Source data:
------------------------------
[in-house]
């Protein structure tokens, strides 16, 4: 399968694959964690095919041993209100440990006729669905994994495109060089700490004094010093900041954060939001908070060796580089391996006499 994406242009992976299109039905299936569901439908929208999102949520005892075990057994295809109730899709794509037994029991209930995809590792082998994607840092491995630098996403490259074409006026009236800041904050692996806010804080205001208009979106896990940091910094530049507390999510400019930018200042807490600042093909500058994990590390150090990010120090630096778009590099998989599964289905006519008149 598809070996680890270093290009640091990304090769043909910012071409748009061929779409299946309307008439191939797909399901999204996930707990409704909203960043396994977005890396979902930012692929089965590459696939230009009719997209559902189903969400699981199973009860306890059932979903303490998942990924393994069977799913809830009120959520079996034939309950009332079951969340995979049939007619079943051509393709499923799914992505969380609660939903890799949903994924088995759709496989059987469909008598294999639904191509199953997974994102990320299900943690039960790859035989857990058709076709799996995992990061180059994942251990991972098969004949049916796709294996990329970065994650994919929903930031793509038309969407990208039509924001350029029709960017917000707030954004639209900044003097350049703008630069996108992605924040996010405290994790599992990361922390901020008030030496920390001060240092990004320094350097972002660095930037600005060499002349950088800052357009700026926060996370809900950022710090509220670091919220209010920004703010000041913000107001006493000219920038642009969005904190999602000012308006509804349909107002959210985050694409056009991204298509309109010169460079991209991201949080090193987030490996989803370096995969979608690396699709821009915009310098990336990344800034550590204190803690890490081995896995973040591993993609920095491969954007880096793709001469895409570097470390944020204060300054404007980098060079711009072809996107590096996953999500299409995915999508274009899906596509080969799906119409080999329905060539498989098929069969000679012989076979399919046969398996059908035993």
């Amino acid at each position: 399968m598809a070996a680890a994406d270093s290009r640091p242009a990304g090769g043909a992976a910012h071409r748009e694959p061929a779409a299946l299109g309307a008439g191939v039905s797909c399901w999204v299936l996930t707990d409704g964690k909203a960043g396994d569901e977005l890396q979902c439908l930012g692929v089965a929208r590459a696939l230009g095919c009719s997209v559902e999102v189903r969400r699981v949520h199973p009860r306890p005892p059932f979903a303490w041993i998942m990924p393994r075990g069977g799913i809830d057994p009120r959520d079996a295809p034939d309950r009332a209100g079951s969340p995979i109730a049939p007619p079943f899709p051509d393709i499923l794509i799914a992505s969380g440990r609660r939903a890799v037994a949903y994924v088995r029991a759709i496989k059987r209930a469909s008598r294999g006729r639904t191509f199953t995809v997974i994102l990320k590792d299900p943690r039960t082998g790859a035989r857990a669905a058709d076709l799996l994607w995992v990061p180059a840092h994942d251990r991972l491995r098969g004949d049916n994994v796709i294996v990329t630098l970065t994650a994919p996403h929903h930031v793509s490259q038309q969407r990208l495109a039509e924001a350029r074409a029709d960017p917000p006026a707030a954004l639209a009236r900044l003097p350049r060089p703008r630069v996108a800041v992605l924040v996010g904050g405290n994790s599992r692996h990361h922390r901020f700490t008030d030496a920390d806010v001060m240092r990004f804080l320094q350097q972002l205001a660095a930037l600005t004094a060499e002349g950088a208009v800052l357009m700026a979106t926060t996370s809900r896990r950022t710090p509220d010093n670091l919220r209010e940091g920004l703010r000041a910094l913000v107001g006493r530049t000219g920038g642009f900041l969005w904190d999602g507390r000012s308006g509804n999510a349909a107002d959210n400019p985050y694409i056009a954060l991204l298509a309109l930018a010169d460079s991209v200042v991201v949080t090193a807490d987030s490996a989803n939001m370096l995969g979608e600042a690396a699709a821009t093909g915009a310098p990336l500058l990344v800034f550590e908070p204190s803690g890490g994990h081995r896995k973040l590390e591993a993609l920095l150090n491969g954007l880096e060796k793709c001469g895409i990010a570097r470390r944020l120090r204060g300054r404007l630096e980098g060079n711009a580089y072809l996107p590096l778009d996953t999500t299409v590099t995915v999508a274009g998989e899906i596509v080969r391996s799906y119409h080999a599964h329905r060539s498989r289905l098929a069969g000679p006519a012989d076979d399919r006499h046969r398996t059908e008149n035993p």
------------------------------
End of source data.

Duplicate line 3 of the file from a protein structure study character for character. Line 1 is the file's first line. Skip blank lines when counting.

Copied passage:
């Amino acid at each position: 399968m598809a070996a680890a994406d270093s290009r640091p242009a990304g090769g043909a992976a910012h071409r748009e694959p061929a779409a299946l299109g309307a008439g191939v039905s797909c399901w999204v299936l996930t707990d409704g964690k909203a960043g396994d569901e977005l890396q979902c439908l930012g692929v089965a929208r590459a696939l230009g095919c009719s997209v559902e999102v189903r969400r699981v949520h199973p009860r306890p005892p059932f979903a303490w041993i998942m990924p393994r075990g069977g799913i809830d057994p009120r959520d079996a295809p034939d309950r009332a209100g079951s969340p995979i109730a049939p007619p079943f899709p051509d393709i499923l794509i799914a992505s969380g440990r609660r939903a890799v037994a949903y994924v088995r029991a759709i496989k059987r209930a469909s008598r294999g006729r639904t191509f199953t995809v997974i994102l990320k590792d299900p943690r039960t082998g790859a035989r857990a669905a058709d076709l799996l994607w995992v990061p180059a840092h994942d251990r991972l491995r098969g004949d049916n994994v796709i294996v990329t630098l970065t994650a994919p996403h929903h930031v793509s490259q038309q969407r990208l495109a039509e924001a350029r074409a029709d960017p917000p006026a707030a954004l639209a009236r900044l003097p350049r060089p703008r630069v996108a800041v992605l924040v996010g904050g405290n994790s599992r692996h990361h922390r901020f700490t008030d030496a920390d806010v001060m240092r990004f804080l320094q350097q972002l205001a660095a930037l600005t004094a060499e002349g950088a208009v800052l357009m700026a979106t926060t996370s809900r896990r950022t710090p509220d010093n670091l919220r209010e940091g920004l703010r000041a910094l913000v107001g006493r530049t000219g920038g642009f900041l969005w904190d999602g507390r000012s308006g509804n999510a349909a107002d959210n400019p985050y694409i056009a954060l991204l298509a309109l930018a010169d460079s991209v200042v991201v949080t090193a807490d987030s490996a989803n939001m370096l995969g979608e600042a690396a699709a821009t093909g915009a310098p990336l500058l990344v800034f550590e908070p204190s803690g890490g994990h081995r896995k973040l590390e591993a993609l920095l150090n491969g954007l880096e060796k793709c001469g895409i990010a570097r470390r944020l120090r204060g300054r404007l630096e980098g060079n711009a580089y072809l996107p590096l778009d996953t999500t299409v590099t995915v999508a274009g998989e899906i596509v080969r391996s799906y119409h080999a599964h329905r060539s498989r289905l098929a069969g000679p006519a012989d076979d399919r006499h046969r398996t059908e008149n035993p």